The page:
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Photo Essay: Mine Risk Education Campaign in Shabwa, southern Yemen

By Ansar Rasheed

20 February 2018 - As the conflict escalates in Yemen, landmine contaminated areas are putting many children at risk of harm. In 2017 alone, 12 children were killed from mines, and a further 12 children were injured. UNICEF is working with partners across Yemen to reach children, parents and communities with messages to protect themselves from land mines and unexploded ordnances.

In Shabwa governorate in southern Yemen, where there have been many landmine casualties amongst children, UNICEF is working with Yemen Executive Mine Action Center (YEMAC) to carry out Mine Risk Education (MRE) activities.

With funding from the Australian Government, 18,000 children in Shabwa are being educated to stay safe from mines. Educational activities include community mobilization, drama workshops, and interpersonal awareness sessions in communities and schools. UNICEF, together with partners, also provides victim assistance support, including prosthetics, medical and psychosocial support, to children directly affected by mines and Unexploded Ordnance’s (UXO).


“I was playing in my backyard at home and found a tightly sealed plastic bag. I tried to open it and then the next thing I remember is lying here in this hospital. I’ve lost my right leg and my right arm is badly wounded. All I want now is for this pain to stop; it’s all over my body. But sometimes I also think about how I just want to be able to walk again, to play and be normal.” Ahmed Omaer, 14 years old.


“One day after school I was playing with my friends in the playground in our village. I saw a hole in the sand, and I found a ball inside. I grabbed it, but then I lost consciousness and can’t remember anything else. Now I am here in this hospital and I’ve lost all of my toes. I feel sad and worried about how my life will be in the future. I don’t want to be disabled or bullied or treated as abnormal. It makes me really scared of the outside world; I just can’t cope with that fear.” Fajer Mahmoud, 7 years old.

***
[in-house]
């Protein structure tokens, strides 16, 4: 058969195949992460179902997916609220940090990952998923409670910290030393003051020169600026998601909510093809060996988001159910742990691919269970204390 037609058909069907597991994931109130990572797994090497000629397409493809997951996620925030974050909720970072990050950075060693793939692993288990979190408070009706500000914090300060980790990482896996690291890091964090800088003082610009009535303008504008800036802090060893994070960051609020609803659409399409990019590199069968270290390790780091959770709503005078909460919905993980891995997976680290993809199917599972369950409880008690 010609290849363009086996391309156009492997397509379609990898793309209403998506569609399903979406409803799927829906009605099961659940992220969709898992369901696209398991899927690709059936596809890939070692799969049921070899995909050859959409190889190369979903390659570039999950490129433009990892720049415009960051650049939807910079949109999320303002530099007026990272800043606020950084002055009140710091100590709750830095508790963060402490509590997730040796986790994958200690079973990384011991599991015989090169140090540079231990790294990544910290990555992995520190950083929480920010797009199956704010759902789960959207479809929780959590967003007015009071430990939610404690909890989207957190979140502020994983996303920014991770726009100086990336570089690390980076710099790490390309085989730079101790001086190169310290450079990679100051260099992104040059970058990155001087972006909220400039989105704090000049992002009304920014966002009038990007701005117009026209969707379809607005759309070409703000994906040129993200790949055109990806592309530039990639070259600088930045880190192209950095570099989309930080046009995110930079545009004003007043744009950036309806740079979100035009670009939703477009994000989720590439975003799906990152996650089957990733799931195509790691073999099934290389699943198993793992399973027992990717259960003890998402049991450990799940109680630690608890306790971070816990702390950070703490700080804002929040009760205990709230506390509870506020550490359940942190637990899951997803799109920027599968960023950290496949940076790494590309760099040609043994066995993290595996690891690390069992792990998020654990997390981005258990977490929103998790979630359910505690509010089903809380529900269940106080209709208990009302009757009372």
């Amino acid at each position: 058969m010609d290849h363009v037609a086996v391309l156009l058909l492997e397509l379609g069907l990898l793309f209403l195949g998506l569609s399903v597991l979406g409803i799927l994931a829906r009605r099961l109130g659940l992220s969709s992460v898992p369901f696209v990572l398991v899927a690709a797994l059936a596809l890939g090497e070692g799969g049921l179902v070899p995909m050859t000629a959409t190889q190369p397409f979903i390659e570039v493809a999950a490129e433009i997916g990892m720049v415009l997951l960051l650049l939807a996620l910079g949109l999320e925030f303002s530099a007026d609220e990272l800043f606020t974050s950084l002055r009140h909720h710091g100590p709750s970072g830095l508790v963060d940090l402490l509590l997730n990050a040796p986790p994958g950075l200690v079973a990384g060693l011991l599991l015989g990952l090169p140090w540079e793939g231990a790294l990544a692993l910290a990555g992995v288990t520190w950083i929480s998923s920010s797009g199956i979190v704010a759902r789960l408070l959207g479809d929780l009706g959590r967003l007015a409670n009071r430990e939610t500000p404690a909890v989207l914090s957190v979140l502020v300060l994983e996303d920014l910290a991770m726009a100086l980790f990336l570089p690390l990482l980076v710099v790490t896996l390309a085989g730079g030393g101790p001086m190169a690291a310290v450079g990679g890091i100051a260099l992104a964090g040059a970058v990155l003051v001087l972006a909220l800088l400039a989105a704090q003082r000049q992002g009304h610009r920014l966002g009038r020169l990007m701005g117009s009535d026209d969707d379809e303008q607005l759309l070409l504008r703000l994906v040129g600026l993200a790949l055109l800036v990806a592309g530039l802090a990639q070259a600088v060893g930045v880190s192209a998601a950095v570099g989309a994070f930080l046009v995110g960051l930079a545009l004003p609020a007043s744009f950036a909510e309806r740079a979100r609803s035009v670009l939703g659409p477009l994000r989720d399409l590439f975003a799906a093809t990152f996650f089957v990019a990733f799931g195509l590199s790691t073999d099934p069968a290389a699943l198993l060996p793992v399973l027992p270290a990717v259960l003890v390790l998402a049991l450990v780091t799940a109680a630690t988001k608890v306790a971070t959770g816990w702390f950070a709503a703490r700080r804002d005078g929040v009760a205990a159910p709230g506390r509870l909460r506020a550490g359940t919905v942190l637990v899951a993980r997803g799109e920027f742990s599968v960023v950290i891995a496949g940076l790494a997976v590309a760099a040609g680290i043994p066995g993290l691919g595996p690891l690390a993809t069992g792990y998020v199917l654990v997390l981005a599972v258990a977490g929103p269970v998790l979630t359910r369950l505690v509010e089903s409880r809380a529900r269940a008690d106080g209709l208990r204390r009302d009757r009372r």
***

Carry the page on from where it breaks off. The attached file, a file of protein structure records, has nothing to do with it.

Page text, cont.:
Children learn the key message not to touch strange objects as YEMAC volunteers carry out an interpersonal awareness session on Mine Risk Education (MRE) in a school in Bayhan district, Shabwa.


“My friends and I are now learning how to protect ourselves from mines. I have lost two of my friends because of mines, and some other friends were badly injured. This session has made me more aware and now I know how to protect myself and others from mines.” Abdulkarim Hussein, 12 years old.


Mohammed is 12 years old and after attending MRE sessions and he is now trained as a YEMAC volunteer. Here he is receiving an award for participating in a drama production about the risk of mines. This is just one of YEMACs approaches to educate children and students about mines.


Mohammed in action. In this play, Mohammed is engaging his peers and promoting lifesaving practices on mine risk prevention.


“I am one of the YEMAC volunteers. I talk to my peers and explain vital information about mines, so that they can protect themselves from mines and stay safe. Mines are the result of this ugly ongoing war and sadly it’s the children who the suffer the most.” Shahed Hussein, 11 years old.

 

 
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